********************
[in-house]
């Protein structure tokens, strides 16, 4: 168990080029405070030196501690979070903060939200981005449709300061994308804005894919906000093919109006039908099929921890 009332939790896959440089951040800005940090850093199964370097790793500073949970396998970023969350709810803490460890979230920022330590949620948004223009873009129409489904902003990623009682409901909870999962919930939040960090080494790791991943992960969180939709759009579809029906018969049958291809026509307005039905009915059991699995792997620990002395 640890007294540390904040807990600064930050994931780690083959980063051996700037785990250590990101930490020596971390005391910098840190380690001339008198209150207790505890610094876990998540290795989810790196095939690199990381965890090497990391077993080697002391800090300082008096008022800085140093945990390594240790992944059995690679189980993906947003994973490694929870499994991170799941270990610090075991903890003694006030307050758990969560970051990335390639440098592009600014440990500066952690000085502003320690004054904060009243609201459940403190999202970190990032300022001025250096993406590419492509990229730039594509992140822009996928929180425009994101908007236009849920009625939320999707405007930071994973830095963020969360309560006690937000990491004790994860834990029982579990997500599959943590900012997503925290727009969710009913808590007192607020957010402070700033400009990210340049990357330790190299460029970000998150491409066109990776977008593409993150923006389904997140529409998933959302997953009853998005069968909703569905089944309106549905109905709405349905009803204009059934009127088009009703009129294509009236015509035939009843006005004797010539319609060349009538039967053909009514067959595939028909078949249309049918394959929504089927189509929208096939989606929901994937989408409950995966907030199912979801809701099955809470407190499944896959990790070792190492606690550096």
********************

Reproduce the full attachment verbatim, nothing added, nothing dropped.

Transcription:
[in-house]
């Protein structure tokens, strides 16, 4: 168990080029405070030196501690979070903060939200981005449709300061994308804005894919906000093919109006039908099929921890 009332939790896959440089951040800005940090850093199964370097790793500073949970396998970023969350709810803490460890979230920022330590949620948004223009873009129409489904902003990623009682409901909870999962919930939040960090080494790791991943992960969180939709759009579809029906018969049958291809026509307005039905009915059991699995792997620990002395 640890007294540390904040807990600064930050994931780690083959980063051996700037785990250590990101930490020596971390005391910098840190380690001339008198209150207790505890610094876990998540290795989810790196095939690199990381965890090497990391077993080697002391800090300082008096008022800085140093945990390594240790992944059995690679189980993906947003994973490694929870499994991170799941270990610090075991903890003694006030307050758990969560970051990335390639440098592009600014440990500066952690000085502003320690004054904060009243609201459940403190999202970190990032300022001025250096993406590419492509990229730039594509992140822009996928929180425009994101908007236009849920009625939320999707405007930071994973830095963020969360309560006690937000990491004790994860834990029982579990997500599959943590900012997503925290727009969710009913808590007192607020957010402070700033400009990210340049990357330790190299460029970000998150491409066109990776977008593409993150923006389904997140529409998933959302997953009853998005069968909703569905089944309106549905109905709405349905009803204009059934009127088009009703009129294509009236015509035939009843006005004797010539319609060349009538039967053909009514067959595939028909078949249309049918394959929504089927189509929208096939989606929901994937989408409950995966907030199912979801809701099955809470407190499944896959990790070792190492606690550096």